Once you find a deer that you want to kill, you have to find a way to take a lethal shot. The deer is likely going to be lying down with its body parallel with the row. Even if the deer is facing away from you when you found it, you’re not going to want to shoot it in the butt. The best way to get a lethal shot on a bedded down deer in the corn is to turn around and walk back in the direction you came from and circle around the deer downwind.
When you saw the deer you should have a good idea how the deer was laying down. It’s important to know the direction the deer is facing, how the body was positioned as it’s laying down, and how far down the row the deer is from you. Guess the number of steps the deer is away from you. This is important for getting your shot off. In most cases, you will want to circle around the deer downwind and go backwards about 5 rows of corn and then head down the row getting closer and closer to the deer until you can see it and get a shot off.
Sometimes there are other deer bedded close or the deer is facing downwind. You may want to make your approach from the other direction, which is a little riskier. You will have to cross the row the deer is lying in so walk far away from the deer so he doesn’t see you cross his row. Count your steps when you are doing this. Relocating the deer is going to be more difficult when you stalk up to it and knowing how many steps you took will help you understand when you are getting close again to the deer. If you aren’t approaching from downwind then you need to be extremely mindful of the direction its blowing making sure it doesn’t blow to the deer.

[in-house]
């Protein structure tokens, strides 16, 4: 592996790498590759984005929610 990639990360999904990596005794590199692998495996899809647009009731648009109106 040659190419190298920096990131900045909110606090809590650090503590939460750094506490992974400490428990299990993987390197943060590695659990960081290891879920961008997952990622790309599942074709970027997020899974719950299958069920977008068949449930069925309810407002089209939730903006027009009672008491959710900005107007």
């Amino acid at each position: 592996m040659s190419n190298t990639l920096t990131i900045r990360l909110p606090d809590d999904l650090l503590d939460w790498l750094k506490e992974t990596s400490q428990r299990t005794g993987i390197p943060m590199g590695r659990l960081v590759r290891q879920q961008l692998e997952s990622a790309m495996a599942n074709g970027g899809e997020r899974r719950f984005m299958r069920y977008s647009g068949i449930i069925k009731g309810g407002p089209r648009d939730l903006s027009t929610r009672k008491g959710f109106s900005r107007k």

At this point your patience is going to be critical. You need to take your time getting close to the deer. It’s going to be a close shot. Move extremely slow and take steps when the wind gusts to help cover any sound that you might make. Even though that deer is only a few yards away you will have a hard time seeing it as you approach. You know he is there and he will not go anywhere as long as you stay quiet and keep your scent away from him. Hopefully you have a good idea how many steps away the deer was from you when you saw it, so if you count your steps as you approach him you should have a good idea when the deer is almost in sight.
You see the deer and it’s time to pull your bow back or pull the trigger on your gun. Most of the time you will find a little window to shoot the deer in its vitals. However, that’s not always the case and sometimes you have to find a way to get a shot off. Keep a few rocks in your pocket or a stalk of corn so you can throw something over and past the deer far enough from him so that he doesn’t run away immediately but close enough so that he hears it. The hope is that the deer will stand up and look for the noise. If he stands up there should be different shot angles or perhaps a different window that will offer you the shot you need. However, this might cause him to run away immediately.